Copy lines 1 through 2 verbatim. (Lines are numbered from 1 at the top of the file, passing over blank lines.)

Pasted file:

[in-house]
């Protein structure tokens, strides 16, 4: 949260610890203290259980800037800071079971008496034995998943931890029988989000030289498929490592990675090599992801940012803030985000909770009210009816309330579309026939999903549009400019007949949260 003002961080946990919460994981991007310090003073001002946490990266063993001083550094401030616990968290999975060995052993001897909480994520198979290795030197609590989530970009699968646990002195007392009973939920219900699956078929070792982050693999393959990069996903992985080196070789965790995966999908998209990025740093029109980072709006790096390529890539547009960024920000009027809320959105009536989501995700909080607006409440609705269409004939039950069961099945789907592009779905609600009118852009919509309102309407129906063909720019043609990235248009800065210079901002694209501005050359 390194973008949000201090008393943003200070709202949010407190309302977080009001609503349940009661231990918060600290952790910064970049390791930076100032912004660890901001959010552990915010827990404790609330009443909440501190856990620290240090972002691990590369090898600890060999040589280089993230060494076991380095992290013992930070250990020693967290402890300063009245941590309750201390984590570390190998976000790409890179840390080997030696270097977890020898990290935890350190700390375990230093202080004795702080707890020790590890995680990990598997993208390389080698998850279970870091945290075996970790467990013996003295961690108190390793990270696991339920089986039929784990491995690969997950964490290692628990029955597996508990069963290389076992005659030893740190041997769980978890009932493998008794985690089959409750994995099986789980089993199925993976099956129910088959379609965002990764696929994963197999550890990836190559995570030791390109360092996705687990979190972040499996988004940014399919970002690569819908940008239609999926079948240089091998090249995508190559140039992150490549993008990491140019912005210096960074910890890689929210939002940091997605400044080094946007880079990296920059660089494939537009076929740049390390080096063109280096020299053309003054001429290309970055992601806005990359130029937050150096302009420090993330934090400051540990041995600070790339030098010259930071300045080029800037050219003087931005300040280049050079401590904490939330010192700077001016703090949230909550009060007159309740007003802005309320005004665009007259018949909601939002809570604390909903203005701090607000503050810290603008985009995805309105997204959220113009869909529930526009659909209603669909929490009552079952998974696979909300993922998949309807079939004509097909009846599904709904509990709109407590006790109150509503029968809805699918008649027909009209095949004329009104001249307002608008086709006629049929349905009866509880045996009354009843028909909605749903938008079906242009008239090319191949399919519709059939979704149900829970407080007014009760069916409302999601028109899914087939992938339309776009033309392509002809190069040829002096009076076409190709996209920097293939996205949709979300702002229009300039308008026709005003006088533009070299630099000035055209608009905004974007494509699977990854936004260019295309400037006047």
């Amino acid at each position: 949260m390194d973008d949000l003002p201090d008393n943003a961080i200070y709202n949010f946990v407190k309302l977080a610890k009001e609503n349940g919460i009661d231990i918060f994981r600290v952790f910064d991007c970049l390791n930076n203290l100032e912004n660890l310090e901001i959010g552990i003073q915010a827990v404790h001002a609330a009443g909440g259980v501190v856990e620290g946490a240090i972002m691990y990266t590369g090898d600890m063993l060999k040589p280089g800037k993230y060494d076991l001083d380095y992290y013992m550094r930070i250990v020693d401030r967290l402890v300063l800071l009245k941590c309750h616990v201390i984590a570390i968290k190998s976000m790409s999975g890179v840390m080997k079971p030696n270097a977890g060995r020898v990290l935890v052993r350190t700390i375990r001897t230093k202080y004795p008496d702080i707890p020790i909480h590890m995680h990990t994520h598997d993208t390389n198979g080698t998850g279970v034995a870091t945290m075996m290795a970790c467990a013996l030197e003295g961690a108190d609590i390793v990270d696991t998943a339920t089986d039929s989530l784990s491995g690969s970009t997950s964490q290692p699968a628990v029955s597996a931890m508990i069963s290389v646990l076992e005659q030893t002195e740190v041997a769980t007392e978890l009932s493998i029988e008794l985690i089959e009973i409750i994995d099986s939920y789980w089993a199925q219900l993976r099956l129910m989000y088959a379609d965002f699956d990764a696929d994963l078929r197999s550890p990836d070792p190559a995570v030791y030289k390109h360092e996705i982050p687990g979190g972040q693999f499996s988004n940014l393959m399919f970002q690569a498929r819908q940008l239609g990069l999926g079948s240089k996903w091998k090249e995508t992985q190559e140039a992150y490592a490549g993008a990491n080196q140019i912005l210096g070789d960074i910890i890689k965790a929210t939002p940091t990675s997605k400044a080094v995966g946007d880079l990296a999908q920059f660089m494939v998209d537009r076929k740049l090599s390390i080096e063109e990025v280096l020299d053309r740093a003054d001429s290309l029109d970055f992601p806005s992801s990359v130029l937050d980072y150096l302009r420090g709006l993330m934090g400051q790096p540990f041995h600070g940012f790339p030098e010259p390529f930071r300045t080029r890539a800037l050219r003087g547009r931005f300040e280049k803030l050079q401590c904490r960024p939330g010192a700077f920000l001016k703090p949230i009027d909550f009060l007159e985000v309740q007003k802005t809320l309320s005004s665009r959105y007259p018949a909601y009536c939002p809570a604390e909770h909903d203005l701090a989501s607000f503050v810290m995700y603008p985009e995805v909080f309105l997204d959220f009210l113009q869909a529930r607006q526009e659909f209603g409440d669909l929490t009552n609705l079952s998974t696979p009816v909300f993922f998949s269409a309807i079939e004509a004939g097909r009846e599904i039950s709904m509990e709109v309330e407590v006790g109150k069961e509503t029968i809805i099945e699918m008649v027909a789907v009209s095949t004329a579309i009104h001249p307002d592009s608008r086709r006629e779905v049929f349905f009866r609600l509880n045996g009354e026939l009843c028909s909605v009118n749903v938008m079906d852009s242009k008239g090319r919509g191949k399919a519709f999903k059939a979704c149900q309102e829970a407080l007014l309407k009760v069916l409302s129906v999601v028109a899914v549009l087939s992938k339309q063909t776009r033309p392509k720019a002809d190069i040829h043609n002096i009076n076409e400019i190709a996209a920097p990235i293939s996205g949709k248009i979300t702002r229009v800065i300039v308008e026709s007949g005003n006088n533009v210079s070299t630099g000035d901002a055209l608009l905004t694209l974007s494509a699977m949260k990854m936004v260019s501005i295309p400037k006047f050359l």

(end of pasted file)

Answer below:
[in-house]
């Protein structure tokens, strides 16, 4: 949260610890203290259980800037800071079971008496034995998943931890029988989000030289498929490592990675090599992801940012803030985000909770009210009816309330579309026939999903549009400019007949949260 003002961080946990919460994981991007310090003073001002946490990266063993001083550094401030616990968290999975060995052993001897909480994520198979290795030197609590989530970009699968646990002195007392009973939920219900699956078929070792982050693999393959990069996903992985080196070789965790995966999908998209990025740093029109980072709006790096390529890539547009960024920000009027809320959105009536989501995700909080607006409440609705269409004939039950069961099945789907592009779905609600009118852009919509309102309407129906063909720019043609990235248009800065210079901002694209501005050359 390194973008949000201090008393943003200070709202949010407190309302977080009001609503349940009661231990918060600290952790910064970049390791930076100032912004660890901001959010552990915010827990404790609330009443909440501190856990620290240090972002691990590369090898600890060999040589280089993230060494076991380095992290013992930070250990020693967290402890300063009245941590309750201390984590570390190998976000790409890179840390080997030696270097977890020898990290935890350190700390375990230093202080004795702080707890020790590890995680990990598997993208390389080698998850279970870091945290075996970790467990013996003295961690108190390793990270696991339920089986039929784990491995690969997950964490290692628990029955597996508990069963290389076992005659030893740190041997769980978890009932493998008794985690089959409750994995099986789980089993199925993976099956129910088959379609965002990764696929994963197999550890990836190559995570030791390109360092996705687990979190972040499996988004940014399919970002690569819908940008239609999926079948240089091998090249995508190559140039992150490549993008990491140019912005210096960074910890890689929210939002940091997605400044080094946007880079990296920059660089494939537009076929740049390390080096063109280096020299053309003054001429290309970055992601806005990359130029937050150096302009420090993330934090400051540990041995600070790339030098010259930071300045080029800037050219003087931005300040280049050079401590904490939330010192700077001016703090949230909550009060007159309740007003802005309320005004665009007259018949909601939002809570604390909903203005701090607000503050810290603008985009995805309105997204959220113009869909529930526009659909209603669909929490009552079952998974696979909300993922998949309807079939004509097909009846599904709904509990709109407590006790109150509503029968809805699918008649027909009209095949004329009104001249307002608008086709006629049929349905009866509880045996009354009843028909909605749903938008079906242009008239090319191949399919519709059939979704149900829970407080007014009760069916409302999601028109899914087939992938339309776009033309392509002809190069040829002096009076076409190709996209920097293939996205949709979300702002229009300039308008026709005003006088533009070299630099000035055209608009905004974007494509699977990854936004260019295309400037006047």